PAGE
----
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The effect of social class on agency and communion: Reconciling rank-based and identity-based perspectives


Aydin, Anna Lisa; Ullrich, Johannes; Siem, Birte; Locke, Kenneth D; Shnabel, Nurit (2018). The effect of social class on agency and communion: Reconciling rank-based and identity-based perspectives. PsyArXiv waz8e, University of Zurich.

Abstract

How does social class affect people’s goals in social interactions? A rank-based perspective suggests actorsfrom higher social classes (compared to lower social classes) have more agentic and less communal goals when interacting with same-class or unspecified others. Focusing on targets’social class, an identity-based perspective suggests the reverse: Actors should more strongly endorse communal (agentic) goals towards illegitimately lower-class (higher-class) compared to higher-class (lower-class) targets, regardless of actors’ own social class. Three preregistered experiments (N= 2,023) manipulated actor’s social class and the nature of the target (illegitimately higher/lower class, same class, unspecified), and measured participants’ goals in imagined interactions using the Circumplex Scales of Intergroup Goals. The identity-based perspective received strong support: Across studies, actors expressed stronger agentic (communal) goals towards higher-class (lower-class) targets. The rank-based perspective received limited support, with relatively low (vs. high) class actors expressing stronger communal goals towards same-class targets.

Abstract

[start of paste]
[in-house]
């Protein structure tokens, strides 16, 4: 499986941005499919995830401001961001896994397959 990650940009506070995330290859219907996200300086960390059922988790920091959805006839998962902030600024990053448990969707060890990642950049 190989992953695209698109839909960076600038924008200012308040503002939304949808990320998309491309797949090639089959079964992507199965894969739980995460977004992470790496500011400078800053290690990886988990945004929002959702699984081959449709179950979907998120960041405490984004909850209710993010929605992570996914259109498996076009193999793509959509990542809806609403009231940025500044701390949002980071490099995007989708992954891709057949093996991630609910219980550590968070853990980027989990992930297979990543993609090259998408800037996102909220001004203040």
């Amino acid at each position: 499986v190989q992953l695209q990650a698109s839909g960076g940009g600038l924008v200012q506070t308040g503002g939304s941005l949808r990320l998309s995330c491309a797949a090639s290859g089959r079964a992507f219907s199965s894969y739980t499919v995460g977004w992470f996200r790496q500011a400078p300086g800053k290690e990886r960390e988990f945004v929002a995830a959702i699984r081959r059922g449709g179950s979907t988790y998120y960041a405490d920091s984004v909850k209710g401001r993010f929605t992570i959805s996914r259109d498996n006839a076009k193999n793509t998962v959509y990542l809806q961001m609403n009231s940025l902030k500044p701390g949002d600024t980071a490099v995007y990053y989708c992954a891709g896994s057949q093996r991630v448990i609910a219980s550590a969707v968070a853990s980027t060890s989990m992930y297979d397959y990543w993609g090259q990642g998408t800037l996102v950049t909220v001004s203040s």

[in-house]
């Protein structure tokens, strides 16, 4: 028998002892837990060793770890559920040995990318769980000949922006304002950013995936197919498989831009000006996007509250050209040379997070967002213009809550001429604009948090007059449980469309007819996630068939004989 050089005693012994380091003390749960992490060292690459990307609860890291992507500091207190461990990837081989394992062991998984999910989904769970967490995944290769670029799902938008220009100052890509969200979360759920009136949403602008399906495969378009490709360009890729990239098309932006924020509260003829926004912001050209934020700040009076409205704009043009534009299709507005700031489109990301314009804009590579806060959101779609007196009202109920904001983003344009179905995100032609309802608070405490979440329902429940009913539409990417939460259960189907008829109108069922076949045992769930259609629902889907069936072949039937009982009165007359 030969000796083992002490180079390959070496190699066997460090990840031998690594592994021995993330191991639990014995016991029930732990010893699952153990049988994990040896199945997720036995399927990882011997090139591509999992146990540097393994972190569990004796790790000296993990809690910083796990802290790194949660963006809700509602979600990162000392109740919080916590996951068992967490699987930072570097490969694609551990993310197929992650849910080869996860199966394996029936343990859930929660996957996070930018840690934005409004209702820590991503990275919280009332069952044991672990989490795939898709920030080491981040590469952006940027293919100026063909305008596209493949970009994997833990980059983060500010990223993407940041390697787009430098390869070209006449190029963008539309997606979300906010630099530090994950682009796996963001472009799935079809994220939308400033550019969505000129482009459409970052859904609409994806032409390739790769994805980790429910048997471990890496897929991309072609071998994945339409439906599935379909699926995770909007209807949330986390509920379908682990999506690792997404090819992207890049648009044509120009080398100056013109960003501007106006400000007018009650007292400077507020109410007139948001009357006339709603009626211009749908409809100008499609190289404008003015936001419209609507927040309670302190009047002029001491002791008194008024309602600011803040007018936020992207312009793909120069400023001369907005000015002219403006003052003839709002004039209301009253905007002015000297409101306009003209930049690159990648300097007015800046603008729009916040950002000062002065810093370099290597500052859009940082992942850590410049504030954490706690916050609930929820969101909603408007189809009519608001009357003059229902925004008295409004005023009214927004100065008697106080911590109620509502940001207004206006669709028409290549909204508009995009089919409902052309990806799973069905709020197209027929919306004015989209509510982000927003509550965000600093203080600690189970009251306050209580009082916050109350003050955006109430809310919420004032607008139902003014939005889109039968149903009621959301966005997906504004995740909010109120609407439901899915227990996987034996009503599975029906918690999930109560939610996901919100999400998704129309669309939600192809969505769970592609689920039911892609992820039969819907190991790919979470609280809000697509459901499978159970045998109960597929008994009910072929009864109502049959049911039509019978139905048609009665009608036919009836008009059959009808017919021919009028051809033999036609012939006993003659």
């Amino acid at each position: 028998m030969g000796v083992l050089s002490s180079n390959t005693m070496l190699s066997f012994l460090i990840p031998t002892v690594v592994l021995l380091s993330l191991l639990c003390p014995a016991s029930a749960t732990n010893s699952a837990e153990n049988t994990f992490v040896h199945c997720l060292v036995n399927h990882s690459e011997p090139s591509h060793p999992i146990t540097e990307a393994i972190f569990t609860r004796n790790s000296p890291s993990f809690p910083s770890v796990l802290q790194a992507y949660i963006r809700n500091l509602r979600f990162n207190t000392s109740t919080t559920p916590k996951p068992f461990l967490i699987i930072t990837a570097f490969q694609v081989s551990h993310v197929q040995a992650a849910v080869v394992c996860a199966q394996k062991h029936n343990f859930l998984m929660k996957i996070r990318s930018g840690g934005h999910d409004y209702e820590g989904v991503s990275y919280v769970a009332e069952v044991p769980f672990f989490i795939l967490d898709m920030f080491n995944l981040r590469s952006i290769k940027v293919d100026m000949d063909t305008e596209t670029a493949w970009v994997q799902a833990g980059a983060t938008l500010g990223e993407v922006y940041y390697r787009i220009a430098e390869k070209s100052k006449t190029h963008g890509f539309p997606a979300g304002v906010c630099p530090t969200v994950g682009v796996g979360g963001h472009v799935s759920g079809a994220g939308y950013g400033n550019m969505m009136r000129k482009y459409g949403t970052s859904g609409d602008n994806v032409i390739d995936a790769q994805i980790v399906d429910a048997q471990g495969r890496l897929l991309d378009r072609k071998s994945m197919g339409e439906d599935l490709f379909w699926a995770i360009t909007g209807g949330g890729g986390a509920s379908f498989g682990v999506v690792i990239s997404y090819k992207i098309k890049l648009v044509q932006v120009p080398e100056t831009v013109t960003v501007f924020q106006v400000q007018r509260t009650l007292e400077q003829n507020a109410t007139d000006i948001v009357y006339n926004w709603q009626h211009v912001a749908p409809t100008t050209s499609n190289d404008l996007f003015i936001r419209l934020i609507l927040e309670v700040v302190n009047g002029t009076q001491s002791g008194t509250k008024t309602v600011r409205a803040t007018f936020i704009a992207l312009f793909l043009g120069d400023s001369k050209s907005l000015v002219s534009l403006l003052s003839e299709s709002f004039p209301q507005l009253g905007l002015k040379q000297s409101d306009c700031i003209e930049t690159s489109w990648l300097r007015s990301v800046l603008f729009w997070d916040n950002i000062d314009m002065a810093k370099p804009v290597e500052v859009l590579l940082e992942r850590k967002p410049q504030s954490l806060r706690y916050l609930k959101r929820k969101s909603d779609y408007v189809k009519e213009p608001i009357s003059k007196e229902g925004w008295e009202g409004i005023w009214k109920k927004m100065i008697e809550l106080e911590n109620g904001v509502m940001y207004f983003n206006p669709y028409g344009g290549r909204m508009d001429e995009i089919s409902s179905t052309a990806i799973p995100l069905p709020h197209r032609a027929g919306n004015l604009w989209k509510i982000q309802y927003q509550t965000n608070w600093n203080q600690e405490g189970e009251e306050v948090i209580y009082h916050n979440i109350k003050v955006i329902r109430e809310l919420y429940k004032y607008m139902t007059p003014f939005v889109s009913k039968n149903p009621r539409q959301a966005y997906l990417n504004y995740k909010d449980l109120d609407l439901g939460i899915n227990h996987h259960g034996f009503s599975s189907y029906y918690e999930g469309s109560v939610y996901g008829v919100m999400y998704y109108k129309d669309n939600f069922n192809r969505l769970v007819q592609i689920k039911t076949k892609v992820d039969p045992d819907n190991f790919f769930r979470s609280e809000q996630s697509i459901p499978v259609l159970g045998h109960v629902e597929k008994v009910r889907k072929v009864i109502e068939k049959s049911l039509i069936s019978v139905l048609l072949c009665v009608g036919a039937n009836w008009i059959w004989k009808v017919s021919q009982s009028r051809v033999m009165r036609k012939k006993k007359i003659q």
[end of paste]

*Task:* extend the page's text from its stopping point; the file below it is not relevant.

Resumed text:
How does social class affect people’s goals in social interactions? A rank-based perspective suggests actorsfrom higher social classes (compared to lower social classes) have more agentic and less communal goals when interacting with same-class or unspecified others. Focusing on targets’social class, an identity-based perspective suggests the reverse: Actors should more strongly endorse communal (agentic) goals towards illegitimately lower-class (higher-class) compared to higher-class (lower-class) targets, regardless of actors’ own social class. Three preregistered experiments (N= 2,023) manipulated actor’s social class and the nature of the target (illegitimately higher/lower class, same class, unspecified), and measured participants’ goals in imagined interactions using the Circumplex Scales of Intergroup Goals. The identity-based perspective received strong support: Across studies, actors expressed stronger agentic (communal) goals towards higher-class (lower-class) targets. The rank-based perspective received limited support, with relatively low (vs. high) class actors expressing stronger communal goals towards same-class targets.

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Additional indexing

Item Type:Working Paper
Communities & Collections:06 Faculty of Arts > Institute of Psychology
Dewey Decimal Classification:150 Psychology
Language:English
Date:2018
Deposited On:19 Sep 2019 11:30
Last Modified:24 Mar 2020 08:30
Series Name:PsyArXiv
OA Status:Green
Free access at:Publisher DOI. An embargo period may apply.
Publisher DOI:https://doi.org/10.31234/osf.io/waz8e
Official URL:https://doi.org/10.31234/osf.io/waz8e
Related URLs: (Research Data)
Project Information:
  • : FunderGerman Israeli Foundation
  • : Grant ID1119-126.412010
  • : Project Title
  • : FunderGerman Research Foundation
  • : Grant IDRO 4826/1-1
  • : Project Title

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